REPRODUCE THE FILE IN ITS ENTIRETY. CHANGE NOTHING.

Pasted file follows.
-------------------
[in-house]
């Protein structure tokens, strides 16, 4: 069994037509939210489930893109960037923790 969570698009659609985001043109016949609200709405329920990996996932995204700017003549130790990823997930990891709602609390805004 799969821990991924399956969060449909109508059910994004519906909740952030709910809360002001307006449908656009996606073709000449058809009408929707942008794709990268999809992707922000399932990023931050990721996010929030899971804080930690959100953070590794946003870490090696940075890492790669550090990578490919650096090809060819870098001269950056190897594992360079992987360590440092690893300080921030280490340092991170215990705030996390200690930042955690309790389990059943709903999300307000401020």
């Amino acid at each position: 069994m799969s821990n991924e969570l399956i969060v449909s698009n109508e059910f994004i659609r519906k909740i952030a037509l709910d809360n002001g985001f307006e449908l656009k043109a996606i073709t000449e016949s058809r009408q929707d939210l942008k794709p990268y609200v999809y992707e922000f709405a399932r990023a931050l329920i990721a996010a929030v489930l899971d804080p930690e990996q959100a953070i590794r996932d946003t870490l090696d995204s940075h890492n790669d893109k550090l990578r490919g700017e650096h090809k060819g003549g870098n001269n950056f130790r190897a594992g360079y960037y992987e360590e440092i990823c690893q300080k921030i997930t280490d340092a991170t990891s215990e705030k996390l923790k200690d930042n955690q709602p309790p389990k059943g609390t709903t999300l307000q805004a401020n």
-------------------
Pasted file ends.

[in-house]
């Protein structure tokens, strides 16, 4: 069994037509939210489930893109960037923790 969570698009659609985001043109016949609200709405329920990996996932995204700017003549130790990823997930990891709602609390805004 799969821990991924399956969060449909109508059910994004519906909740952030709910809360002001307006449908656009996606073709000449058809009408929707942008794709990268999809992707922000399932990023931050990721996010929030899971804080930690959100953070590794946003870490090696940075890492790669550090990578490919650096090809060819870098001269950056190897594992360079992987360590440092690893300080921030280490340092991170215990705030996390200690930042955690309790389990059943709903999300307000401020």
């Amino acid at each position: 069994m799969s821990n991924e969570l399956i969060v449909s698009n109508e059910f994004i659609r519906k909740i952030a037509l709910d809360n002001g985001f307006e449908l656009k043109a996606i073709t000449e016949s058809r009408q929707d939210l942008k794709p990268y609200v999809y992707e922000f709405a399932r990023a931050l329920i990721a996010a929030v489930l899971d804080p930690e990996q959100a953070i590794r996932d946003t870490l090696d995204s940075h890492n790669d893109k550090l990578r490919g700017e650096h090809k060819g003549g870098n001269n950056f130790r190897a594992g360079y960037y992987e360590e440092i990823c690893q300080k921030i997930t280490d340092a991170t990891s215990e705030k996390l923790k200690d930042n955690q709602p309790p389990k059943g609390t709903t999300l307000q805004a401020n």